FARA Registration Lawyers

We Americans do not like foreign governments meddling in our domestic affairs, but our laws permit some activities if they are disclosed. This is the third of three posts (first post here and second post here) regarding non-governmental (not to be confused with “NGO”) economic and political agents who operate and exert influence on U.S. soil on behalf of foreign governments and quasi-governmental groups. Often lawyers, lobbyists, and consultants are the types of individuals involved with representing the interests of foreign clients, but those categories are not exclusive. These entities and individuals are considered “foreign agents” under the U.S. Foreign Agents Registration Act (“FARA”), and as foreign agents, they are required to register and update their registrations regarding each foreign client.

In a prior post, I predicted that FARA would soon bite those working on behalf of China:

You may also be wondering why those working on behalf of China as foreign agents have not been involved in FARA prosecutions at this point, while there have been plenty of criminal economic espionage cases brought against those stealing trade secrets for China (see here) by the DOJ. Based on the current state of affairs, you can believe that foreign agents operating on behalf of China will be in the crosshairs next.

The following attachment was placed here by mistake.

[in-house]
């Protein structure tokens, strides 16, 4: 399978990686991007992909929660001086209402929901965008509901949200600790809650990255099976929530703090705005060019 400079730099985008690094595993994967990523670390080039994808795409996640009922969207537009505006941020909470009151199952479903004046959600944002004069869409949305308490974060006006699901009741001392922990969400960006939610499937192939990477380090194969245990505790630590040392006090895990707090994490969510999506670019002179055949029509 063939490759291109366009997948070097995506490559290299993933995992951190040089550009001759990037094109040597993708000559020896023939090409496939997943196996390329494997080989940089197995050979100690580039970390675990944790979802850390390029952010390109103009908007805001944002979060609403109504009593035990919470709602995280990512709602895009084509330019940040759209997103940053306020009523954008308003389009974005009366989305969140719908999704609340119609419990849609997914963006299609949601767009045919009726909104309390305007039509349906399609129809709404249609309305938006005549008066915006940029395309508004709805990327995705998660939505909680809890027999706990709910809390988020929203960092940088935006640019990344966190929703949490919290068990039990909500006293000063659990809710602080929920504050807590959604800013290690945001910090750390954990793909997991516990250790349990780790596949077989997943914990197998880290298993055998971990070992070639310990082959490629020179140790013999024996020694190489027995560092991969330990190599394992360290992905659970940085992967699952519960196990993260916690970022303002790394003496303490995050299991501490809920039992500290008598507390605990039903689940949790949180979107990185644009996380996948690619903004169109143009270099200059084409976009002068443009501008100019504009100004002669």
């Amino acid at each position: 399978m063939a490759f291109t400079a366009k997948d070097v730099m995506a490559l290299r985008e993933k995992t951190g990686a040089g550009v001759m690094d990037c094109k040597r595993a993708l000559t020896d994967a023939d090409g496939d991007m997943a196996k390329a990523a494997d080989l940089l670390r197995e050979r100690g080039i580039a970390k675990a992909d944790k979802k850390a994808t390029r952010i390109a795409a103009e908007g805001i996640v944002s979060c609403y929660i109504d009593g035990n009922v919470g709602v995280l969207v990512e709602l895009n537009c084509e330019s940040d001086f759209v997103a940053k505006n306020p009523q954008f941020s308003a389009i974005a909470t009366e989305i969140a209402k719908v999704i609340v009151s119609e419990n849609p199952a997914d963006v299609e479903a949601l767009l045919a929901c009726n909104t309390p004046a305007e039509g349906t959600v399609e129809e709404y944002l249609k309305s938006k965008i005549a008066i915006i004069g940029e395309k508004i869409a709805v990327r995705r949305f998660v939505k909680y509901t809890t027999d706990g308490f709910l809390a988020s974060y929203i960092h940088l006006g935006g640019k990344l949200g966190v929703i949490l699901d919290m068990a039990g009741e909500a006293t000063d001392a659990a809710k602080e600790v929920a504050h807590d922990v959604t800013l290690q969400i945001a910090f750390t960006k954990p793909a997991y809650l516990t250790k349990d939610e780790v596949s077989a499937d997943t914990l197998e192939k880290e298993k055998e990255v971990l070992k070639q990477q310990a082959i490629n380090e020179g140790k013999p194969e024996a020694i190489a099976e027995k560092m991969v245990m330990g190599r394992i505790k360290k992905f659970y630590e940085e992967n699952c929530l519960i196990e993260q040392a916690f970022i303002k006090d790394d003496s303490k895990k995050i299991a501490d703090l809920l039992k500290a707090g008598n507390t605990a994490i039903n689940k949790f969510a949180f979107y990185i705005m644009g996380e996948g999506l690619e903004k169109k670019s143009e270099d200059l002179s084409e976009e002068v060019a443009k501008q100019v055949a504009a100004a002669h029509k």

FARA was recently in the news again: 35 US Lawmakers Seek DOJ Probe of Chinese State-Run Paper China Daily (and here) for its involvement in disseminating CCP propaganda under the brand China Watch, with articles being published in The Wall Street Journal, The New York Times, and the Washington Post, among others.

Here is a brief overview of the various FARA registration documents (found here at), all of which are filed electronically here.

Registration Statement. This is the primary registration form that must be filed by each foreign agent. The form centers on the registrant (the foreign agent) and not the foreign principals the foreign agent represents, though the foreign agent is responsible to report information on its foreign principal clients. The information required is not overwhelming, but this form and the following forms have some nuance to them, and you need to know exactly what actions you will be taking on behalf of your foreign principals so that you can describe them accurately and consistently across all of the forms.

Exhibit A. This contains information on the foreign principal you represent. If you represent multiple foreign principals, you must file one Exhibit A for each of them.

Exhibit B. You will attach your written engagement letter with the foreign principal to this form, and if you do not have a written engagement letter, you will need to describe the arrangement. You also need to describe your activities on behalf of the foreign principal, which includes determining whether your activities constitute “political activities,” meaning any activity that you believe will or is intended to influence any U.S. “agency or official” or “any section of the public within the United States.” If you are only helping the foreign principal engage with non-U.S. political actors, then you may not be engaging in political activities. You still need to register if you are acting as public relations counsel or political consultant to the foreign principal, both of which are broad categories.